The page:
After the battle of wine in Haro, we decided to spend the afternoon cycling to our next destination, Logrono, 28 miles away. It was a fairly easy and uneventful ride, apart from an accidental but brief detour onto the motorway. Ooopsie.
The campsite in Logrono was pretty basic to say the least, but there were a few redeeming features. One of them was this pretty amusing chip vending machine, the likes of which I’ve never seen before and never wish to see again.
The other was our tent neighbour, a Spanish lady with a beard who had, for some inexplicable reason, brought her budgies camping with her. Nev even managed to save them from a vicious cat attack, not that the lady seemed particularly bothered about their welfare. After we told her a naughty cat had knocked the cage over and opened the window, birds chirping away, she just sort-of shrugged. Maybe something was lost in the translation.
In the morning we had a quick wander about the town and, after a short spell of excitement about this ground rainbow (we didn’t find a leprechaun guarding a pot of gold at the end, sadly), we found a bar where we (by which I mean Nev) could watch the F1. As the only person expressing disappointment at Hamilton’s puncture, he was quickly identified as English, much to the amusement of the Spanish fans watching alongside us.
We wandered a bit more and found a street antiques fair, which strangely included a stall selling Nazi memorabilia and a man selling only 4 items in total, all of which were carefully placed on a cushion on the floor: a broken mobile phone; a note of currency (possibly from a game, but it definitely wasn’t Monopoly); an old computer graphics card; and a broken plastic toy.
After that, there didn’t seem to be much else to do in Logrono other than eat tapas and drink wine, and I’d been excited about trying the tapas bar circuit on Calle Laurel, so that’s exactly what we did.
This is the unusually empty street of Calle Laurel:
The lack of other people was our first clue that we still hadn’t quite got the hang of this tapas thing. It was about 7pm, which seemed like a pretty good time to eat to us, but a lot of the tapas bars were only just opening their doors, and didn’t start getting busy until past 8.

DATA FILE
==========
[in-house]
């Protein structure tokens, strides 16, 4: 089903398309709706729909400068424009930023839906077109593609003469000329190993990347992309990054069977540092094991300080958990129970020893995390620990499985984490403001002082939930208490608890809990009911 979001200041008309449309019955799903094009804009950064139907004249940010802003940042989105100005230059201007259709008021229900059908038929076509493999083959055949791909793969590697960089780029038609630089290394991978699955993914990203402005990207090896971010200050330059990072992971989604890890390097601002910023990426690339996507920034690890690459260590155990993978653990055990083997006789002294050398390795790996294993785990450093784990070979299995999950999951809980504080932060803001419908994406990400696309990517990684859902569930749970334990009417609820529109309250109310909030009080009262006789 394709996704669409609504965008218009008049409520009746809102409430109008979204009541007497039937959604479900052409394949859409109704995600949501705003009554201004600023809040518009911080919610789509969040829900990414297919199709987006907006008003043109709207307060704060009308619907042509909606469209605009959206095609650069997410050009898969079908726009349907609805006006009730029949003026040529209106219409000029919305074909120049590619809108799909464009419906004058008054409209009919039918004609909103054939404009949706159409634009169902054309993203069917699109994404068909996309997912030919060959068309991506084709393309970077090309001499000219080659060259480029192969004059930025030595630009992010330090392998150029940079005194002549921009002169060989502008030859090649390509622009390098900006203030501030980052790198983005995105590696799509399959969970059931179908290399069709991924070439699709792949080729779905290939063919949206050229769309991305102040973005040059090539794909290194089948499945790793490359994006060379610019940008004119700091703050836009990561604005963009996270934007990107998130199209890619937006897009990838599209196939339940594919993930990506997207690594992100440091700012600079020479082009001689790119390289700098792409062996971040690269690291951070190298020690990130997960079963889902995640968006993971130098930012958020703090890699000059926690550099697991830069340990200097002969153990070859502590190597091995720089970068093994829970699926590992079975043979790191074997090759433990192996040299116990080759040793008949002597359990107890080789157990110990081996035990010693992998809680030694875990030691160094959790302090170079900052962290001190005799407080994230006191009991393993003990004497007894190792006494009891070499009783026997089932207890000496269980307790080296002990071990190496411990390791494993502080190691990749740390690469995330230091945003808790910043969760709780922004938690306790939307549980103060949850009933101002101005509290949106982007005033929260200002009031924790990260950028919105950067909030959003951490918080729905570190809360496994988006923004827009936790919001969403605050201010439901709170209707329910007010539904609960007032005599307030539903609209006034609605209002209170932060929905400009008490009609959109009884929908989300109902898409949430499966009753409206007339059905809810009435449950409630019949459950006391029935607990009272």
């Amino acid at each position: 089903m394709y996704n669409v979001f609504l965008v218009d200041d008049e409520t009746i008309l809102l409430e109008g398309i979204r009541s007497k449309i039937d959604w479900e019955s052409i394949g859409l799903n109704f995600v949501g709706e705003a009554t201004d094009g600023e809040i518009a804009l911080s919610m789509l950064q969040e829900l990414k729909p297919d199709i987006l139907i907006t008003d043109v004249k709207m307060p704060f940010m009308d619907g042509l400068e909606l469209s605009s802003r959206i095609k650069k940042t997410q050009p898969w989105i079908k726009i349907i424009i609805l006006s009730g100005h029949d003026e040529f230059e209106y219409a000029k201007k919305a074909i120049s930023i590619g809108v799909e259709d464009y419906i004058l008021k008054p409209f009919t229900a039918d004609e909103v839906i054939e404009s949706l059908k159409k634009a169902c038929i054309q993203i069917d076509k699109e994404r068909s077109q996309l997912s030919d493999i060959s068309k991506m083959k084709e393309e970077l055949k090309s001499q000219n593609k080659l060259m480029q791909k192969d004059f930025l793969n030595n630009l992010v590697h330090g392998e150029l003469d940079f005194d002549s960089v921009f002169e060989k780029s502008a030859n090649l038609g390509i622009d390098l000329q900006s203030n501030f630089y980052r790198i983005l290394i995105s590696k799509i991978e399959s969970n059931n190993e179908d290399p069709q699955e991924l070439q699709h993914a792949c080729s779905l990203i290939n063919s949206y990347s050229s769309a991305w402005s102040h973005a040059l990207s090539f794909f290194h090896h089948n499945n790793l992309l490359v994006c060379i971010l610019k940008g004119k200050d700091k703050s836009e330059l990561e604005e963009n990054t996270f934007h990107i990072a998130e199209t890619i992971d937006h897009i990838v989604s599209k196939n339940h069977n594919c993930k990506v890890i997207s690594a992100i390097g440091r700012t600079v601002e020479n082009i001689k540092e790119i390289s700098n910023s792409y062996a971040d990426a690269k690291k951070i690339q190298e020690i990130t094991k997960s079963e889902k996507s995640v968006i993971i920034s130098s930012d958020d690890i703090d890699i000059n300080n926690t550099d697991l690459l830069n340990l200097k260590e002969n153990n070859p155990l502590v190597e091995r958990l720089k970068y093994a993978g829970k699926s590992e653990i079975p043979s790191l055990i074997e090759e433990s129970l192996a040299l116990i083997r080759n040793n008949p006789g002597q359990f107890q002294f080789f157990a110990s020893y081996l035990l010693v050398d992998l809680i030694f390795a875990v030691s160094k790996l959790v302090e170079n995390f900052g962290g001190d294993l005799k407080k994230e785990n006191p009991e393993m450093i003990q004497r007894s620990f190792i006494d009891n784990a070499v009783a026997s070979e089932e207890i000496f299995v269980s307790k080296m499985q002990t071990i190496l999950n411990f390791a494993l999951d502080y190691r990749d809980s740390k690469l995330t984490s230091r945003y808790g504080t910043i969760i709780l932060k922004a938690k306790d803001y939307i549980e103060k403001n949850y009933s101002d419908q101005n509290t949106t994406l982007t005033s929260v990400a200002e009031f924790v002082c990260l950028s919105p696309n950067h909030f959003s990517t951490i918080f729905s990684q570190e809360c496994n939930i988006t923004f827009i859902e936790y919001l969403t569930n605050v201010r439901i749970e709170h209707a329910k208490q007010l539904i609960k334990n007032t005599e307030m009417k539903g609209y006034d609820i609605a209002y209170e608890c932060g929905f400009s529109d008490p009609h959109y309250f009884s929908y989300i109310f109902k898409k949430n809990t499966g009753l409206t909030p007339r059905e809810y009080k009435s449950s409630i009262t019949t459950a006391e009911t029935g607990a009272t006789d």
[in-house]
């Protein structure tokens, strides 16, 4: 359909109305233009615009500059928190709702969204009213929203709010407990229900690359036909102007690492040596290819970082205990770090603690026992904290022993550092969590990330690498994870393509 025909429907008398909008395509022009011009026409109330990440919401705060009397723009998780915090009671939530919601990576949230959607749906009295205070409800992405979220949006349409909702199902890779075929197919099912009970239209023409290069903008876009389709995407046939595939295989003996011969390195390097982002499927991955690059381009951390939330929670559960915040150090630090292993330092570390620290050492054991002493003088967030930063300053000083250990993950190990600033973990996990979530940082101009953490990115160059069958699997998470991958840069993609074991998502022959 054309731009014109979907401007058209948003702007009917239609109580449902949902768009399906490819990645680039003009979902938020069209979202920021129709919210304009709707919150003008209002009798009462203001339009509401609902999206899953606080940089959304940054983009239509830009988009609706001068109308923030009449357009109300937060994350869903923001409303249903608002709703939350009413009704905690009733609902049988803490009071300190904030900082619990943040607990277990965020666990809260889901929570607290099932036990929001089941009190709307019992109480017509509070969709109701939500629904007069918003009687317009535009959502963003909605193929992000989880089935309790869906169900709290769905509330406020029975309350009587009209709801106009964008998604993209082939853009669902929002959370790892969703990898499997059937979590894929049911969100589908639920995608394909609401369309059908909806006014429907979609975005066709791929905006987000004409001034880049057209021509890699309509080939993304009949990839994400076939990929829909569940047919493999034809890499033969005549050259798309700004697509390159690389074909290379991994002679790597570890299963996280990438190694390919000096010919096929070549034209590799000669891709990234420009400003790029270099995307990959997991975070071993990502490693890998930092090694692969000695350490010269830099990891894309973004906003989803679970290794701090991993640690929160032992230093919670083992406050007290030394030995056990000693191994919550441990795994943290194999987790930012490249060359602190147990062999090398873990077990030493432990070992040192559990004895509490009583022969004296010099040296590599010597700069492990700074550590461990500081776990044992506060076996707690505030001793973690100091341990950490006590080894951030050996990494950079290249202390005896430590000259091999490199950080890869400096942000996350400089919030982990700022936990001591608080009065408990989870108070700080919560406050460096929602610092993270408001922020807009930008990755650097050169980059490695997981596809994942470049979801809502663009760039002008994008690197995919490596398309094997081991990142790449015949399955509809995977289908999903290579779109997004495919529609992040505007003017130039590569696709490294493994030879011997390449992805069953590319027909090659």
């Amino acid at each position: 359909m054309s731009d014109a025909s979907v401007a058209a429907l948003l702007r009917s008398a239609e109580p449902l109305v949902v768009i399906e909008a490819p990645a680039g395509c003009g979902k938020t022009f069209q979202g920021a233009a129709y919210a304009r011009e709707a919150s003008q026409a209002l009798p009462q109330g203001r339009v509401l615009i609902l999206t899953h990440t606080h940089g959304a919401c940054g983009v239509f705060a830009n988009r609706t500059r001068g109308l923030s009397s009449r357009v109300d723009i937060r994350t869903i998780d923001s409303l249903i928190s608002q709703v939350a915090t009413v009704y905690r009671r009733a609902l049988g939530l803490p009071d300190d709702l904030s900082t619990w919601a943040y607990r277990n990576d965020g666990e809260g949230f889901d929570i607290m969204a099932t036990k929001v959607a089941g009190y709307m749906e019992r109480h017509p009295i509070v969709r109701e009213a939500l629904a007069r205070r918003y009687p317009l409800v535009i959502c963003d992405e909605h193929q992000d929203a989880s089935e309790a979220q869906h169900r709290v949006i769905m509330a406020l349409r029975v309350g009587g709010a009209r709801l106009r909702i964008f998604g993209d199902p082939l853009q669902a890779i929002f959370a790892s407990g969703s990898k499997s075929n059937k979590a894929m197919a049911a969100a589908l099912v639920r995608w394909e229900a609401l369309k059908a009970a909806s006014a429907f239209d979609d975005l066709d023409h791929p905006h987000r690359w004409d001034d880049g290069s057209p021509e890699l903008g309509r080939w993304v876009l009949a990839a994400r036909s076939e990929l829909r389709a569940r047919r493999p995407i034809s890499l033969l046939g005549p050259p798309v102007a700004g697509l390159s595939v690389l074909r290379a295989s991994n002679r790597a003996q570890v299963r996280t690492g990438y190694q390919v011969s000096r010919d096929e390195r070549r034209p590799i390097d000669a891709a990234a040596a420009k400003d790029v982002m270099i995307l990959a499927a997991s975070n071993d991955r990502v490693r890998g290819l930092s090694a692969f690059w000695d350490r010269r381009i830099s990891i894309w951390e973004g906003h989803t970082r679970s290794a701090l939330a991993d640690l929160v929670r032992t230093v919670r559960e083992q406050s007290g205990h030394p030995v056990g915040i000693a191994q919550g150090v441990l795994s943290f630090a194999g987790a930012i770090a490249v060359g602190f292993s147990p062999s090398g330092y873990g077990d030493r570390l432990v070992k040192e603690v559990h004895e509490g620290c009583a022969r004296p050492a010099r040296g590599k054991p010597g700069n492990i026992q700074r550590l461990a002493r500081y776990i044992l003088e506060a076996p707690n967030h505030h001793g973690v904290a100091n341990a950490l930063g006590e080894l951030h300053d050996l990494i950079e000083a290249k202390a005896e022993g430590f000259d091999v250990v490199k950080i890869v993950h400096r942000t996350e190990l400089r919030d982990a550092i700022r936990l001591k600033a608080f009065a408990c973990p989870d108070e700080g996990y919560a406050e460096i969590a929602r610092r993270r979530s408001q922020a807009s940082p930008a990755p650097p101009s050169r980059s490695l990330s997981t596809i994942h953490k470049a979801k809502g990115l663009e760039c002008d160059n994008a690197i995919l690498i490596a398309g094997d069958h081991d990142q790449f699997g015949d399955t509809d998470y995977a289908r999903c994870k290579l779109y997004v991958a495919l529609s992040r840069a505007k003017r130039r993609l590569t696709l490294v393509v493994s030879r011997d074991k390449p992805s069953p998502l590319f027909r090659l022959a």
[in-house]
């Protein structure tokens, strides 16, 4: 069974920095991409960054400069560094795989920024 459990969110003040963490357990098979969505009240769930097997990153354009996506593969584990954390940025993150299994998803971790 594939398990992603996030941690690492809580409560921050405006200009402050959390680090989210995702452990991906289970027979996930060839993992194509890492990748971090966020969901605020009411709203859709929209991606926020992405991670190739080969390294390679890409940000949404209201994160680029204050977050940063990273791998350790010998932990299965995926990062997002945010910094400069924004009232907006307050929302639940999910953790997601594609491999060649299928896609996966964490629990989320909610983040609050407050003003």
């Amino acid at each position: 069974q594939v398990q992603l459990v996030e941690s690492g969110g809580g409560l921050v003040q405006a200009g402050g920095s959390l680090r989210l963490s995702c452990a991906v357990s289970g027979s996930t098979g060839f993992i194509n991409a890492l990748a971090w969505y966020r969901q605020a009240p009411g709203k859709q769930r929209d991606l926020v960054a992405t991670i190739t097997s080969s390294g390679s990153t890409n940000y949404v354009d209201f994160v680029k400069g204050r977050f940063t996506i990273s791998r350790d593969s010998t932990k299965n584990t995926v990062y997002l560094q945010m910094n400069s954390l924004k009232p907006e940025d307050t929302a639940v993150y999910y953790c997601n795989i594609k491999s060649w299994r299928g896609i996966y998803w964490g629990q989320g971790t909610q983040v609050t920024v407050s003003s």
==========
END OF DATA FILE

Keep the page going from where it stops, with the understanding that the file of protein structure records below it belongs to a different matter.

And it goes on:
Despite our over-eagerness, we visited a few bars, trying the tasty, tasty tapas specialities at each one. Prices ranged from 1 Euro to 3.50 Euros, including a glass of wine. The only difficulty (obviously, apart from getting the timing right) is choosing from the hundreds of different bars. Most of them have windows onto the street, where you can order and watch the chefs cooking away. Everywhere smells AMAZING!
First, we chose Tio Agus, where we had what we think (but can’t be sure) was pork in bread with a super, super tasty green sweet salsa sauce, which they cooked to order behind the bar.
Next, onto La Fontana, where we had baby eels in garlic (slurp) and Riojan black pudding. Nom nom nom.
Then, some lovely goats cheese on tostadas with strawberries and strawberry jam at El Muro, which was so yummy we forgot all about taking a photo and gobbled it up in about 3 seconds.
After a confusing error trying to order water and tapas at another bar but instead getting two beers and no food, we moved on to the last bar we tried, which was my favourite: Bar Angel, where we had these lovely mushroom and prawn stacks on a slice of bread, dripping in garlic butter. Again, cooked to order behind the bar. Heaven.
We ended the night with a bowl of frozen yogurt from one of the many frozen yogurt bars. Happy that the fruit and yogurt would clearly cancel out all the calories from the wine and tapas, we got an early night ready for what turned out to be a very long ride to Pamplona in the morning.